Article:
In addition O2 •− can release ‘catalytic’ Fe from Fe-S clusters in certain proteins and from ferritin(Reference Kell208,Reference Kell and Pretorius217) , another way in which it can promote the Fenton reaction. Note that other reactions can produce OH anaerobically(Reference Valachová, Mach and Dubovický218). Because OH is so reactive it is not really observable in its free form; its action is detected via products of molecules with which it has reacted. These include 8-oxo-guanine derivatives(Reference Migliore, Fontana and Colognato219), nitrotyrosine(Reference Ahsan220Reference Ryberg and Caidahl222) (itself formed from peroxynitrite(Reference Rahman223,Reference Aruoma, Whiteman and England224) , possibly formed more commonly via superoxide(Reference Halliwell225,Reference Ferrer-Sueta, Campolo and Trujillo226) ), 4-hydroxy-nonenal(Reference Petersen and Doorn227), and many others reviewed previously(Reference Kell208). In evaluating the antioxidant potency of ERG or anything else, it is molecules such as these that are normally assessed. Although the literature is somewhat scattered and heterogeneous, it seems clear that as well as hydroxyl radicals(Reference Akanmu, Cecchini and Aruoma228Reference Chaudière and Ferrari-Iliou232), ERG can also react with and detoxify, or prevent the formation of, singlet oxygen(Reference Oumari, Goldfuss and Stoffels233Reference Stoffels, Oumari and Perrou242), ozone(Reference He, Krone and Scherl243), superoxide(Reference Jang, Aruoma and Jen231,Reference Obayashi, Kurihara and Okano241,Reference Markova, Karaman-Jurukovska and Dong244Reference Servillo, D’Onofrio and Casale246) , peroxide(Reference Servillo, Castaldo and Casale32,Reference Li, Yang and Sit124,Reference Bello, Barrera-Perez and Morin247,Reference Hartman248) , hypochlorite(Reference Servillo, Castaldo and Casale32,Reference Chaudière and Ferrari-Iliou232,Reference Asahi, Wu and Shimoda249) and peroxynitrite(Reference Aruoma, Whiteman and England224,Reference Jang, Aruoma and Jen231,Reference Whiteman and Halliwell250,Reference Aruoma, Spencer and Mahmood251) . Consequently, it is a potent antioxidant.

Roles in the producer

Although it is not a priori certain that they would be the same in both producer and consumer organisms, it is of interest, before looking at higher organisms, to consider the roles of ERG in the producer organisms themselves. In the case of C. purpurea, the ERG serves as an antioxidant to neutralise a plant host defence response based on H2O2 that would otherwise inhibit the production of its conidia(Reference Garay252,Reference Garay253) . In M. tuberculosis and other mycobacteria(Reference Sao Emani, Williams and Wiid254), and also in other actinobacteria(Reference Nakajima, Satoh and Yanashima255) and in fungi(Reference Bello, Barrera-Perez and Morin247,Reference Liu, Zhao and Guo256,Reference Sheridan, Lechner and Keeffe257) , it is clear that ERG can have a role as an antioxidant(Reference Trivedi, Singh and Bhat66,Reference Ta, Buchmeier and Newton258Reference Cumming, Chinta and Reddy260) and also act as a buffer against reductive stress(Reference Farhana, Guidry and Srivastava261). In nature many organisms can be subjected to oxidative stress, and produce a variety of molecules to combat it(Reference Kurutas262Reference Davey and Kell270). This also seems true of mushrooms(Reference Savoie, Minvielle and Largeteau271,Reference Yokota, Frison and Marcante272) , where ERG is typically the main antioxidant(Reference Kozarski, Klaus and Jakovljevic273Reference Dubost, Ou and Beelman275), and where it may also inhibit the oxidative enzyme tyrosinase(Reference Liao, Wu and Tsai276). Given suggestions that the ‘purpose’ of secondary metabolite formation is to serve as a signalling molecule in different cells of the producer organism, i.e. as a pheromone(Reference Kell, Kaprelyants and Grafen277), it is interesting to note that this may also involve crosstalk of ERG(Reference Sheridan, Dolan and Doyle37), due in part to the complex networks in which it may be embedded(Reference Gallagher, Owens and Dolan278). The same is true of the imidazole thiol-containing ovothiol(Reference Song, Her and Raso279,Reference Castellano and Seebeck280) . In a similar vein, and although outwith our scope here, we note the potential of other antioxidant natural products such as curcumin(Reference Vázquez-Fresno, Rosana and Sajed281Reference Tomeh, Hadianamrei and Zhao286).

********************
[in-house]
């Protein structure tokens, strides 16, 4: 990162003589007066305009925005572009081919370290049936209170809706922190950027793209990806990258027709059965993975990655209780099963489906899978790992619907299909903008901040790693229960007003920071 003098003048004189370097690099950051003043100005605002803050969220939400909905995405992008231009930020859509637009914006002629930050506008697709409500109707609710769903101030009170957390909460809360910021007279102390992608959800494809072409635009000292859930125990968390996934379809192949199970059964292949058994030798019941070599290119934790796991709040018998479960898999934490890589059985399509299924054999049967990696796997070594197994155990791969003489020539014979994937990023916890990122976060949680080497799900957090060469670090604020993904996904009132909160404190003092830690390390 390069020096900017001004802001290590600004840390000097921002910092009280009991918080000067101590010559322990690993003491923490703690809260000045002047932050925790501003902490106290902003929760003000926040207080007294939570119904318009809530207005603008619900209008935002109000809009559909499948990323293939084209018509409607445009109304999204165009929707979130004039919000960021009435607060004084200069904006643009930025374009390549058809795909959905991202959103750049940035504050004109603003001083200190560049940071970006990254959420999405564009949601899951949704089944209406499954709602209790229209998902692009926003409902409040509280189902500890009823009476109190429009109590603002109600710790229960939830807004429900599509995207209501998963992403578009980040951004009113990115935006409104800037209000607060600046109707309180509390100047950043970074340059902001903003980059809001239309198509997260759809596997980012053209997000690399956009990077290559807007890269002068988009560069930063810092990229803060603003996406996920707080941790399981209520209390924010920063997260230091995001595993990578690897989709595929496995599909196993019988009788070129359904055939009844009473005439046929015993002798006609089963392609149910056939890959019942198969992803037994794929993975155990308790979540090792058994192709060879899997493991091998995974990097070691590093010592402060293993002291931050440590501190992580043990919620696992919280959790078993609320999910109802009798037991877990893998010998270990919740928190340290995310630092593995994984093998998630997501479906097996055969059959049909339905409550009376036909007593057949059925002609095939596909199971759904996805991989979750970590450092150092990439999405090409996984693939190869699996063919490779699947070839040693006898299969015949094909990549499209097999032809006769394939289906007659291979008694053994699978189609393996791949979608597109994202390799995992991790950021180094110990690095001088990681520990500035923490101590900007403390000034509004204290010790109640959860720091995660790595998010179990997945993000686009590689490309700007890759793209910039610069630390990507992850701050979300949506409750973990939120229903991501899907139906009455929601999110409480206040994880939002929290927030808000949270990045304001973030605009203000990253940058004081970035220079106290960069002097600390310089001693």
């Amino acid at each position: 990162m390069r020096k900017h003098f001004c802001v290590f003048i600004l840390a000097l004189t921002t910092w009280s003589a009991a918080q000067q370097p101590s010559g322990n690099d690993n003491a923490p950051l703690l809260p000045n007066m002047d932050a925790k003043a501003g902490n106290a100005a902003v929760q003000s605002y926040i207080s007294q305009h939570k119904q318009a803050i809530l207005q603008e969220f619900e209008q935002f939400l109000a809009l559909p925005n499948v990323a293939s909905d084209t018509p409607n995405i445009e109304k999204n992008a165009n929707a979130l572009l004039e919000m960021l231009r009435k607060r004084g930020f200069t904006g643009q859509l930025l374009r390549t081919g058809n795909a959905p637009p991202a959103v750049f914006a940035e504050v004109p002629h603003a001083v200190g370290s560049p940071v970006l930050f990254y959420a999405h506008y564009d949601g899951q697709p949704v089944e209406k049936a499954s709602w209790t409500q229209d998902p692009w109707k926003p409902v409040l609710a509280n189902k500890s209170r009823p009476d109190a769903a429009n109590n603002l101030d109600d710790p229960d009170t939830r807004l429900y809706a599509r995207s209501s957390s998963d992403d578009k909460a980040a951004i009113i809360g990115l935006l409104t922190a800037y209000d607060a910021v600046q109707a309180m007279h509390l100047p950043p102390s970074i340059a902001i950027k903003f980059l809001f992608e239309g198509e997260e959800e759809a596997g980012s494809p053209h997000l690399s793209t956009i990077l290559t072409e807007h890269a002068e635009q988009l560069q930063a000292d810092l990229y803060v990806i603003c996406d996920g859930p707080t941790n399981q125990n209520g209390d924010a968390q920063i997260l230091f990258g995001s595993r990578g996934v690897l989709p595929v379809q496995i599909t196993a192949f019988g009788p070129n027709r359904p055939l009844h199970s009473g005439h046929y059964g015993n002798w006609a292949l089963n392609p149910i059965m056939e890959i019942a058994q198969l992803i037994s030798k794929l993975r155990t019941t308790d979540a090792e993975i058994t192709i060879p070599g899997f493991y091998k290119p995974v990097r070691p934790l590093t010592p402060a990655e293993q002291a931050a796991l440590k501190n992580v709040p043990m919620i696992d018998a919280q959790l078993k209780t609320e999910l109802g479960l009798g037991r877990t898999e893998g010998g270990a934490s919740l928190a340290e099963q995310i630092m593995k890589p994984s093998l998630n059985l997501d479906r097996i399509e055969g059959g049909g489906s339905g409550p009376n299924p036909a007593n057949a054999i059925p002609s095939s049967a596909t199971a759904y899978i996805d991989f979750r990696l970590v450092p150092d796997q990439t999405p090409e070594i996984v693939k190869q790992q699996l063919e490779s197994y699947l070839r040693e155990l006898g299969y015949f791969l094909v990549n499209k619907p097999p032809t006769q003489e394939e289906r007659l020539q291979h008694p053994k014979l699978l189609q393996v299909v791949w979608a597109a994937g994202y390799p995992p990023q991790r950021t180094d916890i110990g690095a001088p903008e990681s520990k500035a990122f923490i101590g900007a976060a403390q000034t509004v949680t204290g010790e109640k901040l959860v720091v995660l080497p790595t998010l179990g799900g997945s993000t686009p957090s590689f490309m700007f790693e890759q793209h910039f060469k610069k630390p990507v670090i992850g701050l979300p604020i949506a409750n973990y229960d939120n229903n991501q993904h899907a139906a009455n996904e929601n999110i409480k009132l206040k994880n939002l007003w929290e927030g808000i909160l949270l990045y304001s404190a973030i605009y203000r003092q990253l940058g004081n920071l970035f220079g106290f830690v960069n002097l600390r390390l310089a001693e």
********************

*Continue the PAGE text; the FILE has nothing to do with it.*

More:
Nutritional sources